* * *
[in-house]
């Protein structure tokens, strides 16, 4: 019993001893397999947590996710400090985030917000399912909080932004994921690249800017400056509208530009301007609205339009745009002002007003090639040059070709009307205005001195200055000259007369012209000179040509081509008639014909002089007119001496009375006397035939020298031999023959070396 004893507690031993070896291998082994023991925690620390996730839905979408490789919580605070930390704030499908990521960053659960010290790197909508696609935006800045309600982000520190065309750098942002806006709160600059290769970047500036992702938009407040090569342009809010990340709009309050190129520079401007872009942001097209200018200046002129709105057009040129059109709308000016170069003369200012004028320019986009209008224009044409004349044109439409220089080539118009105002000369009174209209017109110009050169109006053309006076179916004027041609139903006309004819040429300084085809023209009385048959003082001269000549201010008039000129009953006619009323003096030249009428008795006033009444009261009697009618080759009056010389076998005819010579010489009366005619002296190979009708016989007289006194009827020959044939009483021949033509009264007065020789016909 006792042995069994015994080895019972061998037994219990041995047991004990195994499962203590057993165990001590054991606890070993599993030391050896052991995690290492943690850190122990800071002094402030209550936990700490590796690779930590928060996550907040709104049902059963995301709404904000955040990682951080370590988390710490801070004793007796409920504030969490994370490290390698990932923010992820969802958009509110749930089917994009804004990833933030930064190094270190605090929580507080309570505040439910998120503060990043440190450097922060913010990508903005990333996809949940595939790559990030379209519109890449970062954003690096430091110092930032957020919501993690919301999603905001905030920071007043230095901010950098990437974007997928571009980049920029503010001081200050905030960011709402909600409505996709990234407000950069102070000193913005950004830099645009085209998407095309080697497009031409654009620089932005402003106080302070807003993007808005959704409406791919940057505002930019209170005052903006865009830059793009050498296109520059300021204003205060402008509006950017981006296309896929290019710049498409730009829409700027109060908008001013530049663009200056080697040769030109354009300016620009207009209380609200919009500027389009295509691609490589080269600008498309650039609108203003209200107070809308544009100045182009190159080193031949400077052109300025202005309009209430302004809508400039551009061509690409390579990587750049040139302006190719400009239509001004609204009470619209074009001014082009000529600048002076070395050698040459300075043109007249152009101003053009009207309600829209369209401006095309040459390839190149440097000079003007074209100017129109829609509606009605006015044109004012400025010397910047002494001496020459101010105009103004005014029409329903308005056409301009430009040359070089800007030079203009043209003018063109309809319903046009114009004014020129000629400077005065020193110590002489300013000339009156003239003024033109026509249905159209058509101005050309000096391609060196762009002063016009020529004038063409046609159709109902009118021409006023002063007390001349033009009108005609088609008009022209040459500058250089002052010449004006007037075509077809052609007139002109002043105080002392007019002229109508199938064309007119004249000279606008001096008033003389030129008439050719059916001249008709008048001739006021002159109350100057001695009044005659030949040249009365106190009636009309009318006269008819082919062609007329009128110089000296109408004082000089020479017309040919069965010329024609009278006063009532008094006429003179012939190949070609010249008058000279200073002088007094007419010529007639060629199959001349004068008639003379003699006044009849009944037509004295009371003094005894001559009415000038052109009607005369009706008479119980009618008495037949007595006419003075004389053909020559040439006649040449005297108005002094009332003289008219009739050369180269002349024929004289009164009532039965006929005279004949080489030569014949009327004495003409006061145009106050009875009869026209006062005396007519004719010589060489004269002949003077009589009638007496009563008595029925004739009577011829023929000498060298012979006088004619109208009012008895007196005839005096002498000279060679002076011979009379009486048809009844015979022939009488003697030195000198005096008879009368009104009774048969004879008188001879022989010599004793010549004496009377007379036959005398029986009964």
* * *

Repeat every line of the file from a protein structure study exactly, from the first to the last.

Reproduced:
[in-house]
């Protein structure tokens, strides 16, 4: 019993001893397999947590996710400090985030917000399912909080932004994921690249800017400056509208530009301007609205339009745009002002007003090639040059070709009307205005001195200055000259007369012209000179040509081509008639014909002089007119001496009375006397035939020298031999023959070396 004893507690031993070896291998082994023991925690620390996730839905979408490789919580605070930390704030499908990521960053659960010290790197909508696609935006800045309600982000520190065309750098942002806006709160600059290769970047500036992702938009407040090569342009809010990340709009309050190129520079401007872009942001097209200018200046002129709105057009040129059109709308000016170069003369200012004028320019986009209008224009044409004349044109439409220089080539118009105002000369009174209209017109110009050169109006053309006076179916004027041609139903006309004819040429300084085809023209009385048959003082001269000549201010008039000129009953006619009323003096030249009428008795006033009444009261009697009618080759009056010389076998005819010579010489009366005619002296190979009708016989007289006194009827020959044939009483021949033509009264007065020789016909 006792042995069994015994080895019972061998037994219990041995047991004990195994499962203590057993165990001590054991606890070993599993030391050896052991995690290492943690850190122990800071002094402030209550936990700490590796690779930590928060996550907040709104049902059963995301709404904000955040990682951080370590988390710490801070004793007796409920504030969490994370490290390698990932923010992820969802958009509110749930089917994009804004990833933030930064190094270190605090929580507080309570505040439910998120503060990043440190450097922060913010990508903005990333996809949940595939790559990030379209519109890449970062954003690096430091110092930032957020919501993690919301999603905001905030920071007043230095901010950098990437974007997928571009980049920029503010001081200050905030960011709402909600409505996709990234407000950069102070000193913005950004830099645009085209998407095309080697497009031409654009620089932005402003106080302070807003993007808005959704409406791919940057505002930019209170005052903006865009830059793009050498296109520059300021204003205060402008509006950017981006296309896929290019710049498409730009829409700027109060908008001013530049663009200056080697040769030109354009300016620009207009209380609200919009500027389009295509691609490589080269600008498309650039609108203003209200107070809308544009100045182009190159080193031949400077052109300025202005309009209430302004809508400039551009061509690409390579990587750049040139302006190719400009239509001004609204009470619209074009001014082009000529600048002076070395050698040459300075043109007249152009101003053009009207309600829209369209401006095309040459390839190149440097000079003007074209100017129109829609509606009605006015044109004012400025010397910047002494001496020459101010105009103004005014029409329903308005056409301009430009040359070089800007030079203009043209003018063109309809319903046009114009004014020129000629400077005065020193110590002489300013000339009156003239003024033109026509249905159209058509101005050309000096391609060196762009002063016009020529004038063409046609159709109902009118021409006023002063007390001349033009009108005609088609008009022209040459500058250089002052010449004006007037075509077809052609007139002109002043105080002392007019002229109508199938064309007119004249000279606008001096008033003389030129008439050719059916001249008709008048001739006021002159109350100057001695009044005659030949040249009365106190009636009309009318006269008819082919062609007329009128110089000296109408004082000089020479017309040919069965010329024609009278006063009532008094006429003179012939190949070609010249008058000279200073002088007094007419010529007639060629199959001349004068008639003379003699006044009849009944037509004295009371003094005894001559009415000038052109009607005369009706008479119980009618008495037949007595006419003075004389053909020559040439006649040449005297108005002094009332003289008219009739050369180269002349024929004289009164009532039965006929005279004949080489030569014949009327004495003409006061145009106050009875009869026209006062005396007519004719010589060489004269002949003077009589009638007496009563008595029925004739009577011829023929000498060298012979006088004619109208009012008895007196005839005096002498000279060679002076011979009379009486048809009844015979022939009488003697030195000198005096008879009368009104009774048969004879008188001879022989010599004793010549004496009377007379036959005398029986009964």